A strange kind of aphasia

Something odd I noticed that defies classification. Most expressive aphasia seems to fit into nice neat categories, all stemming from a systemic problem: words that come out are not the words that are intended to come out. Now if you have a garden-variety type such as what you would see portrayed on televised medical dramas, you will display an almost Dr. Seuss-level defect: the wrong word always comes out as a rhyme of the intended word, or its the polar opposite of what was meant, and so on. One key feature that all of the "Dr Suess" varieties share in common is that they are all immediately recognizable as a mistake, as gibberish.
Now I have other bits of the aphasia that are obvious or close enough to it. However one thing I noticed and mentioned to my wife of 20+ years tonight is that my cursing has suffered greatly since this began.
In total transparency, I was raised in a parochial school in Southern Michigan in the 1960's for the first seven years of my education, and for those who don't know, parochial school basically means going to school in a church, going to mass every day, all classes taught by nuns, etc. Lots and lots of religious influence and doctrine. So that is thing one in my background.
The year I graduated I enlisted in the U.S. Army and as part of BASIC training I was (as millions of others were) subjected to the tender mercies of Drill Instructors as they are now called or plain old Drill Sergeants in my time. You learned alot from them, how to work, how to think, how to survive, how to fight (more or less), etc, all the stuff you expect a solder to know. However one thing they also teach you, something that stays with you long after the military discipline and training have fallen away, is an absolutely bodacious capacity for colorful language. This is the absolutely nicest way I can describe it but from the day after BASIC to this one here, I have been able to freely cuss up a blue storm in such a way the listener ends of laughing as much as crying. That was the Drill Sergeants trick for inflicting hell on new recruits: someone will screw up, they always do, so the DI will then cuss out the trainee in such a way that the rest end up snickering and getting their asses in a sling. Drill Sergeants love inflicting group misery. So its not like I am personally funny or anything, just that the way a DI can curse is creative enough to make almost anyone snicker and effective cursing is a language like any other. Since I have had a knack for languages (mimicking more than anything else), the "Tao" of cursing became second-nature. Put it this way: one place I was working in Virginia I was a programmer stuck in an elevator with a secretary for some big-shot and the big-shot himself. Once the big-shot exited the elevator (and the doors closed; I am not THAT stupid) I let out a line of curing that had the secretary actually pee her pants...or skirt...or whatever it was. So assume for the point of this article I could curse effectively.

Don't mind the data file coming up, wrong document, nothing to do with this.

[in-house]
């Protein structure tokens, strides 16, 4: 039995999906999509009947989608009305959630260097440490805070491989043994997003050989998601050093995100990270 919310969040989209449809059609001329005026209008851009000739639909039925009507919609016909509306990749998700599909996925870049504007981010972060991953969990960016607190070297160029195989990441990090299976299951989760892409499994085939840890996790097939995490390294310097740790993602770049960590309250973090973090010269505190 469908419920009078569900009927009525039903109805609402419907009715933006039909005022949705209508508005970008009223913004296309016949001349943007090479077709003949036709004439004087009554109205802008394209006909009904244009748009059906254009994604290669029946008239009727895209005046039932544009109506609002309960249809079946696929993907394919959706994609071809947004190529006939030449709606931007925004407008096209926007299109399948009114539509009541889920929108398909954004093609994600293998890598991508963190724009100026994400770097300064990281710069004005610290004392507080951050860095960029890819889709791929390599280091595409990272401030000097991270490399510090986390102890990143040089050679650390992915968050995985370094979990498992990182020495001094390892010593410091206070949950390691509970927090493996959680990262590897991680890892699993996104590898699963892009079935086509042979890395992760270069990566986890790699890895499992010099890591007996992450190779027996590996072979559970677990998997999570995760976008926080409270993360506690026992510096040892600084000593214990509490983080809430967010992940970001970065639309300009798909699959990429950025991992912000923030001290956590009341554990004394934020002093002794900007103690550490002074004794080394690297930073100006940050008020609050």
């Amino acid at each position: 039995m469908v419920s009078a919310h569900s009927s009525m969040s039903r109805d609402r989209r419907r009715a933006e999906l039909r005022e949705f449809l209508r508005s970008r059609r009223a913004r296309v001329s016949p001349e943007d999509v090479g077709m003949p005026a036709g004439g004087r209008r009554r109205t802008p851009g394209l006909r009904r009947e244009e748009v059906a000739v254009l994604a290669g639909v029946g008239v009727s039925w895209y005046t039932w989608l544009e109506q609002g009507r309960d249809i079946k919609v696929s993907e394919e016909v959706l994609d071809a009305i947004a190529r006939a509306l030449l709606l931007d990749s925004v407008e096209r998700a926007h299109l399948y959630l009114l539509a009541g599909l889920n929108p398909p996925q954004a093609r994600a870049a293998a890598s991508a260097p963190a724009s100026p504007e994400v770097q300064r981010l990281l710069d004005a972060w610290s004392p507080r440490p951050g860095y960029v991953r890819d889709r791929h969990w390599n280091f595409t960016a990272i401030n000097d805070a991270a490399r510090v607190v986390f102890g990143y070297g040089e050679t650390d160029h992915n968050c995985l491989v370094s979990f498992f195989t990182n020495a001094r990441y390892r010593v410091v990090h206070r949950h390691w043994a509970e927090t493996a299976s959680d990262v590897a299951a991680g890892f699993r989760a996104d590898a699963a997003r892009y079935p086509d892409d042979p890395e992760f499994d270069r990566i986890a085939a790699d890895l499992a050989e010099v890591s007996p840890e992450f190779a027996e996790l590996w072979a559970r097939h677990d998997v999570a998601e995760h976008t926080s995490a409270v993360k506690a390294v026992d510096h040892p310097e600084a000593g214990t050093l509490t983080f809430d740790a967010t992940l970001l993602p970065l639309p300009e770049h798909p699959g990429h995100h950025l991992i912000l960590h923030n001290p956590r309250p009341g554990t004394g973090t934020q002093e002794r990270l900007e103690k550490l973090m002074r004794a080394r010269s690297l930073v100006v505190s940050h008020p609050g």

So imagine my surprise when I realized (and my wife concurred when I pointed it out) is that the spontaneous cursing I used to do has been gradually replaced by something I can describe as nothing less that Disney-friendly language. A whole lot of things have been replaced with "gosh" and "darn" and things like that, words I have not used since I was 10. Its not that I can't cuss, if I put my mind to it I can get close to what it was but the really good stuff comes w/o thought or intention, just rolls out almost lyrically. Now the stuff that comes out w/o thought is like "Oh my Lord" or "Dog gone-it!"
Now I know there are some folks here deep into the church and I can respect it for you if I can't respect it myself. I only mention that because I don't see this language substitution as any kind of sign from God or anything like that. Last time I think I actually saw God was after some particularly strong LSD in 1979 but that was a whole 'nother story, also not having to do with religion.
So I am thinking that it might have more to do with somehow flashing back to my childhood in some way, as I would have spoken back then. Now that by itself is a flier at best but I have this other, otherwise-useless nugget of information: something else that just rolls out of my mouth is sometimes very arcane and very..."old" language, English as it hasn't been used in a hundred years, even though I don't know if I have ever heard much of it spoken in my lifetime. Not a terribly big mystery, exactly; I grew up pretty much in isolation and with no other kids around all I had was books to learn about talking from...and these books were the classics from Robert Louis Stevenson to Victor Hugo. I formed alot of how I spoke from characters and prose in these volumes. I had nothing else to compare it to.
So its possible this aphasic "glitch" is somehow retrieving bits of long lost memory when I am trying to say something (or cuss to make my finger quit hurting after I smack it with the hammer)....but I have not ever heard of something like this....all I know is this "rule" is as close as I can come to classifying it.....


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